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  1. Abstract

    Processes that drive variability in catchment solute sourcing, transformation, and transport can be investigated using concentration–discharge (C–Q) relationships. These relationships reflect catchment and in‐stream processes operating across nested temporal scales, incorporating both short and long‐term patterns. Scientists can therefore leverage catchment‐scale C–Q datasets to identify and distinguish among the underlying meteorological, biological, and geological processes that drive solute export patterns from catchments and influence the shape of their respective C–Q relationships. We have synthesized current knowledge regarding the influence of biological, geological, and meteorological processes on C–Q patterns for various solute types across diel to decadal time scales. We identify cross‐scale linkages and tools researchers can use to explore these interactions across time scales. Finally, we identify knowledge gaps in our understanding of C–Q temporal dynamics as reflections of catchment and in‐stream processes. We also lay the foundation for developing an integrated approach to investigate cross‐scale linkages in the temporal dynamics of C–Q relationships, reflecting catchment biogeochemical processes and the effects of environmental change on water quality.

    This article is categorized under:

    Science of Water > Hydrological Processes

    Science of Water > Water Quality

    Science of Water > Water and Environmental Change

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  2. Abstract

    Freshwater ecosystems reflect the landscapes in which they are embedded. The biogeochemistry of these systems is fundamentally linked to climate and watershed processes that control fluxes of water and the mobilization of energy and nutrients imprinting as variation in stream water chemistry. Disentangling these processes is difficult as they operate at multiple scales varying across space. We examined the relative importance of climate, soil, and watershed characteristics in mediating direct and indirect pathways that influence carbon and nitrogen availability in streams and rivers across spatial scales. Our data set comprised landscape and climatic variables and 37,995 chemistry measurements of carbon and nitrogen across 459 streams and rivers spanning the continental United States. Models explained a small fraction of carbon and nitrogen concentrations at the continental scale (25% and 6%, respectively) but 61% and 40%, respectively, at smaller spatial scales. Hydrometeorological processes were always important in mediating the availability of solutes but the mechanistic implications were variable across spatial scales. The influence of hydrometeorology on concentrations was often not direct, rather it was mediated by soil characteristics for carbon and watershed characteristics for nitrogen. For example, the seasonality of precipitation was often important in determining carbon concentrations through its influence on soil moisture at biogeoclimatic spatial scales, whereas it had a direct influence on concentrations at the continental scale. Our results suggest that hydrometeorological forcing remains the consistent driver of energy and nutrient concentrations but the mechanism influencing patterns varies across broad spatial scales.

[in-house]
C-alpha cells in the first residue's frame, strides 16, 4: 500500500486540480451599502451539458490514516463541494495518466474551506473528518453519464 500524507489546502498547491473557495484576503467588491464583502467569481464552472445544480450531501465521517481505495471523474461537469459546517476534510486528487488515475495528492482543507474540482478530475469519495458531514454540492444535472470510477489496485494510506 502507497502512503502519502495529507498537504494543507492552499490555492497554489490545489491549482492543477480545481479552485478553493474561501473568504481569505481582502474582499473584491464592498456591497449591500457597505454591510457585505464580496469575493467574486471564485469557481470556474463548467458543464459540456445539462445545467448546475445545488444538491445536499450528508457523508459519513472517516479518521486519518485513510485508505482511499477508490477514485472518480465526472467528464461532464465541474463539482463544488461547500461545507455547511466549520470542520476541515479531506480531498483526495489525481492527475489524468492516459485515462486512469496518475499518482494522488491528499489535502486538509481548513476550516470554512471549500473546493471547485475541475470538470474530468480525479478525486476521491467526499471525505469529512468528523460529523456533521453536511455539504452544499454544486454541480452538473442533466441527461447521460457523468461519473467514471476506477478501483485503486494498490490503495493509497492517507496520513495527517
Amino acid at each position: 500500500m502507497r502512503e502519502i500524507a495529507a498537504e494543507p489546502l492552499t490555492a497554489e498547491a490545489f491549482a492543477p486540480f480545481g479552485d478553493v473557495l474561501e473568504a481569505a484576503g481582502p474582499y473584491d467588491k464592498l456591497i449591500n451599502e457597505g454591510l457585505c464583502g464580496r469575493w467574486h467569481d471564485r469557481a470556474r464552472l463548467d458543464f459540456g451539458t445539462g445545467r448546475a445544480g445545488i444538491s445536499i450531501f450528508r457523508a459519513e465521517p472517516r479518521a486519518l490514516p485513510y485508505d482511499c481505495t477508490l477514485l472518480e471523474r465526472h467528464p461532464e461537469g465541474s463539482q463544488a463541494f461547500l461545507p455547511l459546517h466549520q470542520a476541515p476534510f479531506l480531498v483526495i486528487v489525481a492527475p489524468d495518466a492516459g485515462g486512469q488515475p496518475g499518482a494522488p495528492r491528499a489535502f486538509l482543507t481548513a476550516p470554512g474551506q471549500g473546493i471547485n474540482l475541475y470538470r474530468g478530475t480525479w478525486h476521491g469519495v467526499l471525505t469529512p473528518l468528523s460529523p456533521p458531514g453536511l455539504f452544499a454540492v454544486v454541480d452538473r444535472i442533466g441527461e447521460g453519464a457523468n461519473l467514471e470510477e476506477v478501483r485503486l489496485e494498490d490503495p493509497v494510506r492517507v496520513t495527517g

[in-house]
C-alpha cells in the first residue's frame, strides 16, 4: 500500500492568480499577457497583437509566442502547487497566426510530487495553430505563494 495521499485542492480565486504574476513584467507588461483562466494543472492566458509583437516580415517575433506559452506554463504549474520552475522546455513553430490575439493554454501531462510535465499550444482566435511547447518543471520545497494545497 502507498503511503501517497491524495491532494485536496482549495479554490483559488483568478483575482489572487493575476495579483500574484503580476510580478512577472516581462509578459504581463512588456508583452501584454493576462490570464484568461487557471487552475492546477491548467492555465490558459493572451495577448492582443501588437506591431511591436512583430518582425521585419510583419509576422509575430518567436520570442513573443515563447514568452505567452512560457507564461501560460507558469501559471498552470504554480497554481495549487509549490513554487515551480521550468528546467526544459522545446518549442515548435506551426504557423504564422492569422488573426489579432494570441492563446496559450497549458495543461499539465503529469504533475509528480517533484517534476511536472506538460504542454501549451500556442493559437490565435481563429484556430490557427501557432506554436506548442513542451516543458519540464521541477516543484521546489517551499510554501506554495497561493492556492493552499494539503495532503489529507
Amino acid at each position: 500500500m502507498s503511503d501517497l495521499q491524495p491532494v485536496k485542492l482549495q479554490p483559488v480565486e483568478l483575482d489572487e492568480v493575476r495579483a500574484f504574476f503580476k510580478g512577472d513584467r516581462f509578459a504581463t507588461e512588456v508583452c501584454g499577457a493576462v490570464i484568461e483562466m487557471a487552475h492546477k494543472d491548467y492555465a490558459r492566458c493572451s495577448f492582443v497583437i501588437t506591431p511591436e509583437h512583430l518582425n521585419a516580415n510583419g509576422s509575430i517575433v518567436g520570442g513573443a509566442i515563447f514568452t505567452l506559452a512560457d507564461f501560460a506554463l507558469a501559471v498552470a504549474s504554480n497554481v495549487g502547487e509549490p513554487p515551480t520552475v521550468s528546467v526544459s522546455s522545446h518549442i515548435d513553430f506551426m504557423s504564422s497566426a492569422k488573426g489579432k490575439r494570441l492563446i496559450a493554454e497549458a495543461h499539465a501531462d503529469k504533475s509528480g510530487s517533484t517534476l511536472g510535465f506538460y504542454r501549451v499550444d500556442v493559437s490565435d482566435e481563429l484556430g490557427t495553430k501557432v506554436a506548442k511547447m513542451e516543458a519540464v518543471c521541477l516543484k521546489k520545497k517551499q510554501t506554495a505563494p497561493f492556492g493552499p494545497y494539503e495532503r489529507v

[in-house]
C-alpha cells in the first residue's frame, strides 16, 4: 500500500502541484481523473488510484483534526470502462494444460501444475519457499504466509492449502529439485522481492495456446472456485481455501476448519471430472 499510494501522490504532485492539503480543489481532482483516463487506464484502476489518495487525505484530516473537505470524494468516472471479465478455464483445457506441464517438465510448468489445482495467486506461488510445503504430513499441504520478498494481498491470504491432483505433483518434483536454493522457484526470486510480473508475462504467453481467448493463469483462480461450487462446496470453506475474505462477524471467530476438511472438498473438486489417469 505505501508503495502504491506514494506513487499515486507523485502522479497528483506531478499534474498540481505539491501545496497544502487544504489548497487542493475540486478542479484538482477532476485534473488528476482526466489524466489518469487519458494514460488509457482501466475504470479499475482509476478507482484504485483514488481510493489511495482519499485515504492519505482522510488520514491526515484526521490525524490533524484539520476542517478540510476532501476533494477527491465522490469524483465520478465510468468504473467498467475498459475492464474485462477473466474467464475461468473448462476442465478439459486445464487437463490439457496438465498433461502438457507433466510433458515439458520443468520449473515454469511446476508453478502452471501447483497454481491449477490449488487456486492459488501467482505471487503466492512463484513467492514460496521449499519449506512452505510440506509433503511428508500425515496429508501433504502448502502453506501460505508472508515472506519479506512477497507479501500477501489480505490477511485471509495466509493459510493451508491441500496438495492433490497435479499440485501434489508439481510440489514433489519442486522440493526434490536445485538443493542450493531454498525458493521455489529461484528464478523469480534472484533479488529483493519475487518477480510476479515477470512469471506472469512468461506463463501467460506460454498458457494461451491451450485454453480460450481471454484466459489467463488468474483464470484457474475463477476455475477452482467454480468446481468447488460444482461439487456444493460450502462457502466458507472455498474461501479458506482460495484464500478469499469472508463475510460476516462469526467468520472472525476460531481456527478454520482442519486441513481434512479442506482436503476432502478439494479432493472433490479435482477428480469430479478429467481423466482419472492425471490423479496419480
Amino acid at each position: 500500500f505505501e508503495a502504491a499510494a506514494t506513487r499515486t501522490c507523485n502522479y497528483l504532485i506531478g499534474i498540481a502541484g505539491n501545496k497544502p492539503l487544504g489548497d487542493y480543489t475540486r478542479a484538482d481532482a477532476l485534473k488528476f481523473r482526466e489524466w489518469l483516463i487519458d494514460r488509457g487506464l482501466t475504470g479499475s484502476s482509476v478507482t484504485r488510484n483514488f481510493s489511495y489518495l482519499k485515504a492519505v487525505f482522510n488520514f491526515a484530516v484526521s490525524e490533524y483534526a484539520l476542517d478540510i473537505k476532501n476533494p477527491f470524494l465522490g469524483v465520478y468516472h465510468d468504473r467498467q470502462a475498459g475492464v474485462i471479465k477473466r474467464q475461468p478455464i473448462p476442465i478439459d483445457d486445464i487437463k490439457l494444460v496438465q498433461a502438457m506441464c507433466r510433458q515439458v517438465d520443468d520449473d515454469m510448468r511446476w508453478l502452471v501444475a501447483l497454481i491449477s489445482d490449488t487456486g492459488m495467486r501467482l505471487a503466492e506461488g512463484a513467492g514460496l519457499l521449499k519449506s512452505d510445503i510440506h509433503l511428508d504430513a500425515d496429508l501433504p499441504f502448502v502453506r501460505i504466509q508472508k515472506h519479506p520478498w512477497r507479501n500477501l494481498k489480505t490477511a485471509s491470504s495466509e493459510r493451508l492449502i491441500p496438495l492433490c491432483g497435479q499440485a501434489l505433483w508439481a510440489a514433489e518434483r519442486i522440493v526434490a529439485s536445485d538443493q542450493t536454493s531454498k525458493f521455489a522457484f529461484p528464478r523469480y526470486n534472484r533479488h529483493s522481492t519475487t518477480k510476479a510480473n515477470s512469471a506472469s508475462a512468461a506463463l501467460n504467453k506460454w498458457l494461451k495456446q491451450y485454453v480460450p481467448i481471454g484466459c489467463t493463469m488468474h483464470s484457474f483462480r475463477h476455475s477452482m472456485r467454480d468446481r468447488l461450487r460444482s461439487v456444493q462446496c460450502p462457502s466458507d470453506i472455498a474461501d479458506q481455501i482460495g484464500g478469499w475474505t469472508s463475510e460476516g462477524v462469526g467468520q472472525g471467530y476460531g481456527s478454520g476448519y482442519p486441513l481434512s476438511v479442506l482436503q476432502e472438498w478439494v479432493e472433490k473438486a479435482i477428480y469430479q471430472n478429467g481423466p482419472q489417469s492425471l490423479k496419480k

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    Free, publicly-accessible full text available May 1, 2024
  3. Abstract

    Riverine exports of silicon (Si) influence global carbon cycling through the growth of marine diatoms, which account for ∼25% of global primary production. Climate change will likely alter river Si exports in biome‐specific ways due to interacting shifts in chemical weathering rates, hydrologic connectivity, and metabolic processes in aquatic and terrestrial systems. Nonetheless, factors driving long‐term changes in Si exports remain unexplored at local, regional, and global scales. We evaluated how concentrations and yields of dissolved Si (DSi) changed over the last several decades of rapid climate warming using long‐term data sets from 60 rivers and streams spanning the globe (e.g., Antarctic, tropical, temperate, boreal, alpine, Arctic systems). We show that widespread changes in river DSi concentration and yield have occurred, with the most substantial shifts occurring in alpine and polar regions. The magnitude and direction of trends varied within and among biomes, were most strongly associated with differences in land cover, and were often independent of changes in river discharge. These findings indicate that there are likely diverse mechanisms driving change in river Si biogeochemistry that span the land‐water interface, which may include glacial melt, changes in terrestrial vegetation, and river productivity. Finally, trends were often stronger in months outside of the growing season, particularly in temperate and boreal systems, demonstrating a potentially important role of shifting seasonality for the flux of Si from rivers. Our results have implications for the timing and magnitude of silica processing in rivers and its delivery to global oceans.

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  4. Abstract

    We examined how climate variability affects the mobilization of material from six watersheds. We analyzed one to seven years of high‐frequency sensor data from a temperate ecosystem and a tropical rainforest. We applied a windowed analysis to correlate concentration‐discharge (C‐Q) behavior with climate anomalies, providing insight into how hydrological and biogeochemical processes change in response to climate variability. Positive precipitation anomalies homogenized the C‐Q responses for dissolved organic matter, nitrate, specific conductance and turbidity, indicating that hydrological processes dominate the C‐Q signal and watersheds act as “conveyor belts” of material. In contrast, drier and warmer conditions led to C‐Q behavior associated with variation in solute concentration, suggesting that biogeochemical processes are a primary control on solute export and their response to flow. Results indicate that climate variability can move watersheds along a continuum from transporter‐to‐transformer of biologically active solutes and responses can potentially vary by biome.